Getting illustrated doesn’t have to be forever.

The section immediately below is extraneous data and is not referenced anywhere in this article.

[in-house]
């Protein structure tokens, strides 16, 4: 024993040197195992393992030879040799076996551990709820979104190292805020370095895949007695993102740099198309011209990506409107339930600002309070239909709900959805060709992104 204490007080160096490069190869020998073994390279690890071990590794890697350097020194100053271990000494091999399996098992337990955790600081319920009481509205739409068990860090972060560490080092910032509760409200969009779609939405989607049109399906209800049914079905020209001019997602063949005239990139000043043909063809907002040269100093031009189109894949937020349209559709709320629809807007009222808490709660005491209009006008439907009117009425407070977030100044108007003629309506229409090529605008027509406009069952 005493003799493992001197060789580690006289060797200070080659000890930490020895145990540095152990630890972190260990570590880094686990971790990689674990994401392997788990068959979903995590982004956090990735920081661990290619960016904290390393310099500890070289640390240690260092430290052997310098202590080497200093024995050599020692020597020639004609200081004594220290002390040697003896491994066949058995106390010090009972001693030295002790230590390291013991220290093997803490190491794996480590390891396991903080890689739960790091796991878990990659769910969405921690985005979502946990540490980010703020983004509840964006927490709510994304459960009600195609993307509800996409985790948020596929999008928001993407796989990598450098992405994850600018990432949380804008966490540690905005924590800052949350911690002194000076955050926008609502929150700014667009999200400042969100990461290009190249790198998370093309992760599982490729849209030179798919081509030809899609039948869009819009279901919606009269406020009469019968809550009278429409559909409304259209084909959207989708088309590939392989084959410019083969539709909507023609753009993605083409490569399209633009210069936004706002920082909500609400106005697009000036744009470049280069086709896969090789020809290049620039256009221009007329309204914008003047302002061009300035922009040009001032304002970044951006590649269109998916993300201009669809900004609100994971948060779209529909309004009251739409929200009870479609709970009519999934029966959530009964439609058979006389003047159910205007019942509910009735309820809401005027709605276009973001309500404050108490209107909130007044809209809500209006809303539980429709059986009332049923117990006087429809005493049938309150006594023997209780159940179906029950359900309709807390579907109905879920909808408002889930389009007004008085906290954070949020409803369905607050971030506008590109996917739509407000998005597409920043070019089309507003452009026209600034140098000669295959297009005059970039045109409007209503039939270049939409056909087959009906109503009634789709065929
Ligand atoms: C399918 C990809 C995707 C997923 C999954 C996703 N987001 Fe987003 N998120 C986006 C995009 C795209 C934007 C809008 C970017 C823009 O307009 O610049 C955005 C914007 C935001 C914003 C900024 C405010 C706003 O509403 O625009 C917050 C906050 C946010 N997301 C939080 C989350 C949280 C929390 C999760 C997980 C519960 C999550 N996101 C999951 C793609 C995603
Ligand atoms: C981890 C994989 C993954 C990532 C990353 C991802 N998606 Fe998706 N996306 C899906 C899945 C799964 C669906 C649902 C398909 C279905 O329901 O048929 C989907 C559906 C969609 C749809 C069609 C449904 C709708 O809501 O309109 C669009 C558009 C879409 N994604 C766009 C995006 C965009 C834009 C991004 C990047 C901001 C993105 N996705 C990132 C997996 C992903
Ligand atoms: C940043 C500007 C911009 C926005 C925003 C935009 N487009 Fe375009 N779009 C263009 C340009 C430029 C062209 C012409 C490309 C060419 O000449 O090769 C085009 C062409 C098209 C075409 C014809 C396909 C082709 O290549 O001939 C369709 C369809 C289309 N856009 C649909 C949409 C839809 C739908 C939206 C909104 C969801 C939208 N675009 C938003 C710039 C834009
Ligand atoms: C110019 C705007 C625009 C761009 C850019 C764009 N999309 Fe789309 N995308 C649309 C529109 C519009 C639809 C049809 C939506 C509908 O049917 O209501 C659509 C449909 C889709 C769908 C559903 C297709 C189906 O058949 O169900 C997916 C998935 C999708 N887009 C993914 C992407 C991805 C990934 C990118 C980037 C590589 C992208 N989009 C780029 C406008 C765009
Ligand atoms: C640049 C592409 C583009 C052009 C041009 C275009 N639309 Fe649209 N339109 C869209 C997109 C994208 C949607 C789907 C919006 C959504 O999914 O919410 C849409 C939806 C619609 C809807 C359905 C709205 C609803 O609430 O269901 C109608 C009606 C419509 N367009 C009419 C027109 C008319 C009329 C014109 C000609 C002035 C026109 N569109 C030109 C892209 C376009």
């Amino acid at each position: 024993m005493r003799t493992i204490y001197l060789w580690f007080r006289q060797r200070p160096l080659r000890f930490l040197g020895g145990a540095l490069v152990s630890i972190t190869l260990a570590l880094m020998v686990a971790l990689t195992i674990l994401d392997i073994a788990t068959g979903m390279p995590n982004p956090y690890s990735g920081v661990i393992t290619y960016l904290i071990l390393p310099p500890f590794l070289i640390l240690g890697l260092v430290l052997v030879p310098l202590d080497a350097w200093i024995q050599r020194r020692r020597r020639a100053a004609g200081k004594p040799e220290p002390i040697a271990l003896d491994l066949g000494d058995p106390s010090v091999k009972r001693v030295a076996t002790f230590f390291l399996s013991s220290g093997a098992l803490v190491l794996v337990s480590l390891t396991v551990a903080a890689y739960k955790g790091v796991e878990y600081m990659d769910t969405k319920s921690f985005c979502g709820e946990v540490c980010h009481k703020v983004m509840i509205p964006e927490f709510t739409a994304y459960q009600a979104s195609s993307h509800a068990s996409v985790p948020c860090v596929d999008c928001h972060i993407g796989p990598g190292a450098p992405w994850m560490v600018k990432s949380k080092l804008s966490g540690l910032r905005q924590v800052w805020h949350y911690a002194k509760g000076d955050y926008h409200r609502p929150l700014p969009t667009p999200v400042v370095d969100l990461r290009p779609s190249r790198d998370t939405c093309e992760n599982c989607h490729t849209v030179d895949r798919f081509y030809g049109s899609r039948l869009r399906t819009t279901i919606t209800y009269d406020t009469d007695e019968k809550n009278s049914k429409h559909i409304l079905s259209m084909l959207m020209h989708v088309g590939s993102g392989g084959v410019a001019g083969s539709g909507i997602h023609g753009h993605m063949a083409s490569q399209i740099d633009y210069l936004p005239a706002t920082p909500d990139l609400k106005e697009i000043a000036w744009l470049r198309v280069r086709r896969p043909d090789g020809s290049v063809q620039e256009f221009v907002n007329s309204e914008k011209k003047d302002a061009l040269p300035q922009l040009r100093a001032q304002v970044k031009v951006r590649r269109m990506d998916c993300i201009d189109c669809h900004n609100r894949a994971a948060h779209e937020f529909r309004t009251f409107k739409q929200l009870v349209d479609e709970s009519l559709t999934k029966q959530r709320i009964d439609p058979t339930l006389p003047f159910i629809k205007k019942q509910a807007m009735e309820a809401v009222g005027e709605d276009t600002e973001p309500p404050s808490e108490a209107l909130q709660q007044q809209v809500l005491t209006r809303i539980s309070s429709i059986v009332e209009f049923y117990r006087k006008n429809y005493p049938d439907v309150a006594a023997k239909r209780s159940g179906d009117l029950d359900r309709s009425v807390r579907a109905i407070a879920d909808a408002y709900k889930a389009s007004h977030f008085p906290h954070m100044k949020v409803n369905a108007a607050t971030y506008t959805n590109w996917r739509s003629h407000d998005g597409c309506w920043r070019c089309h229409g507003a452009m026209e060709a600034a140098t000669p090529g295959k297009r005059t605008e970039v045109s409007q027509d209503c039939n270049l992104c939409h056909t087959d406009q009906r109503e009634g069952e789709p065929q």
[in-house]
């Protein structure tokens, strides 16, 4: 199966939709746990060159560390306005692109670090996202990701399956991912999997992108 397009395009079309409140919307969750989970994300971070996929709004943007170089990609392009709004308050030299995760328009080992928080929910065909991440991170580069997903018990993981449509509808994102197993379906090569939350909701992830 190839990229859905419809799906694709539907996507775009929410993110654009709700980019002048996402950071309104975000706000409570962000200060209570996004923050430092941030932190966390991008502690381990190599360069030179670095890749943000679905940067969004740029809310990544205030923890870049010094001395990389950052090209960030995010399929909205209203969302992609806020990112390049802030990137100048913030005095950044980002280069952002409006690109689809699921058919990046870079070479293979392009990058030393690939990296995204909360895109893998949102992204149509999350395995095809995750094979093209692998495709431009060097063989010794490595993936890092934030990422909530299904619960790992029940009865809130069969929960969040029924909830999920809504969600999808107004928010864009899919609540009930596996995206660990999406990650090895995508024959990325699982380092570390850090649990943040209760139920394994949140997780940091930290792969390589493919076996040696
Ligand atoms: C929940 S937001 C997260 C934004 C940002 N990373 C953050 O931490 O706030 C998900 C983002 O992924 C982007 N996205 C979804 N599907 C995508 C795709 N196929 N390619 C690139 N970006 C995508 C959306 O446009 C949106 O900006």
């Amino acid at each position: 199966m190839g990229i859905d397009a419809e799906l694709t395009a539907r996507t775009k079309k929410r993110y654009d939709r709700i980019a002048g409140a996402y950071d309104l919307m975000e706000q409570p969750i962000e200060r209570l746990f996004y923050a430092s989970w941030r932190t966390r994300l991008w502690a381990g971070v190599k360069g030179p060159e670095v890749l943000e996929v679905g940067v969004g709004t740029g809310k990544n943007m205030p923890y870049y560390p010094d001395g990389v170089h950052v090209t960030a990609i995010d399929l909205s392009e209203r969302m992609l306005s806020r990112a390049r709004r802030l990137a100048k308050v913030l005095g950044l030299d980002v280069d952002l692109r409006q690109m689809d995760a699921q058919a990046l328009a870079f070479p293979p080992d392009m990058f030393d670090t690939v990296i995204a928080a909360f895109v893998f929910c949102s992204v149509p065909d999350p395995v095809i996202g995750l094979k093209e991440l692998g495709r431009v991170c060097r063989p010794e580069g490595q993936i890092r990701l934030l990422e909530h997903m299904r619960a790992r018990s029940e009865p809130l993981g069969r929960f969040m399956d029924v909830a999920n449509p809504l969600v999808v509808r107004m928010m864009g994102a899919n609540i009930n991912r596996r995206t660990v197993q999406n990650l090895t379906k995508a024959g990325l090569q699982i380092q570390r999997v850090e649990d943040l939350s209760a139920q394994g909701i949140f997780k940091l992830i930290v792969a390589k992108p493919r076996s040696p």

Since ancient times, the henna plant has been used to make a special paste to colour hair, fingernails, and skin for women (and sometimes men) as well as leather, silk and wool. Henna tattoos are temporary skin designs made using henna paste products that resemble real tattoos and then fade away. Sometimes called mehndi , henna has a brown colour and lasts for two to four weeks after applying the dye, depending on how good the paste is and on the skin condition of the recipient. A mehndi may take from five to ten minutes to finish for a small area such as the palms, wrists, or feet. Henna is grown in both South Asia and Africa, although it’s most commonly associated with the culture of India, where henna tattoos are popular among girls – especially dancers who use it adorn themselves in celebrations and holidays. The tattoo is regarded as bringing blessings, luck, joy, and accentuating beauty. Henna is applied on a bride to wish her luck and happiness, and it’s believed that the longer that the henna remains visible, the happier the couple will be. It’s also used on pregnant women’s bellies to bless both mother and child. Henna is known to be longer lasting if well-preserved, usually best accomplished by avoiding direct contact with soap. A mixture of lemon essence and sugar will make it brighter and harder to fade. After the henna has been applied, let it dry naturally over a few hours (or ideally, through the night) and avoid using fans during that time. It has a dark brown or green-grey colour just after being applied, and becomes red-brown when it dries. Here in Saigon, the henna fashion was first imported by a small group of body painting enthusiasts who managed to kick off a trend within a year. As it causes no harm to the skin and doesn’t hurt at all, henna has attracted many locals, regardless of gender, to try it out.